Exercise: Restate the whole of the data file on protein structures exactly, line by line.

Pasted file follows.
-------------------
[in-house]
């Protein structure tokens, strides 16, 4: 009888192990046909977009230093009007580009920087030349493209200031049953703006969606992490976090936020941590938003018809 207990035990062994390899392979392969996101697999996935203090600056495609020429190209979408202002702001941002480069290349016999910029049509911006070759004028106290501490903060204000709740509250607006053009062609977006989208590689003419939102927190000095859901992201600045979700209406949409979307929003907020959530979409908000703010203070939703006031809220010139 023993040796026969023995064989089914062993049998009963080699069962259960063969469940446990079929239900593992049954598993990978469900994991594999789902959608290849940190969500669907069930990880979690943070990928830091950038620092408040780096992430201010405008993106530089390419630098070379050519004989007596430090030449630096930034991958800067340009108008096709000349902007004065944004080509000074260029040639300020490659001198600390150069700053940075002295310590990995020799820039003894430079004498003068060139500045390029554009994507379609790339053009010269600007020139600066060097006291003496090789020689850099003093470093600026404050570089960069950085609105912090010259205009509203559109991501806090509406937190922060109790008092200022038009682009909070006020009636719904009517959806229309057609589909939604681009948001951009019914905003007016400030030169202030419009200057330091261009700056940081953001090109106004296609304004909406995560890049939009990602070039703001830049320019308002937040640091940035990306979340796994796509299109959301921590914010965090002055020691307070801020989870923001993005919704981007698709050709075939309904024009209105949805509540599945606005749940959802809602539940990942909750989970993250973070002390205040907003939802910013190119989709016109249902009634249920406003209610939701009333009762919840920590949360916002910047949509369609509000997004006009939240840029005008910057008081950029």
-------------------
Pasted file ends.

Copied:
[in-house]
């Protein structure tokens, strides 16, 4: 009888192990046909977009230093009007580009920087030349493209200031049953703006969606992490976090936020941590938003018809 207990035990062994390899392979392969996101697999996935203090600056495609020429190209979408202002702001941002480069290349016999910029049509911006070759004028106290501490903060204000709740509250607006053009062609977006989208590689003419939102927190000095859901992201600045979700209406949409979307929003907020959530979409908000703010203070939703006031809220010139 023993040796026969023995064989089914062993049998009963080699069962259960063969469940446990079929239900593992049954598993990978469900994991594999789902959608290849940190969500669907069930990880979690943070990928830091950038620092408040780096992430201010405008993106530089390419630098070379050519004989007596430090030449630096930034991958800067340009108008096709000349902007004065944004080509000074260029040639300020490659001198600390150069700053940075002295310590990995020799820039003894430079004498003068060139500045390029554009994507379609790339053009010269600007020139600066060097006291003496090789020689850099003093470093600026404050570089960069950085609105912090010259205009509203559109991501806090509406937190922060109790008092200022038009682009909070006020009636719904009517959806229309057609589909939604681009948001951009019914905003007016400030030169202030419009200057330091261009700056940081953001090109106004296609304004909406995560890049939009990602070039703001830049320019308002937040640091940035990306979340796994796509299109959301921590914010965090002055020691307070801020989870923001993005919704981007698709050709075939309904024009209105949805509540599945606005749940959802809602539940990942909750989970993250973070002390205040907003939802910013190119989709016109249902009634249920406003209610939701009333009762919840920590949360916002910047949509369609509000997004006009939240840029005008910057008081950029």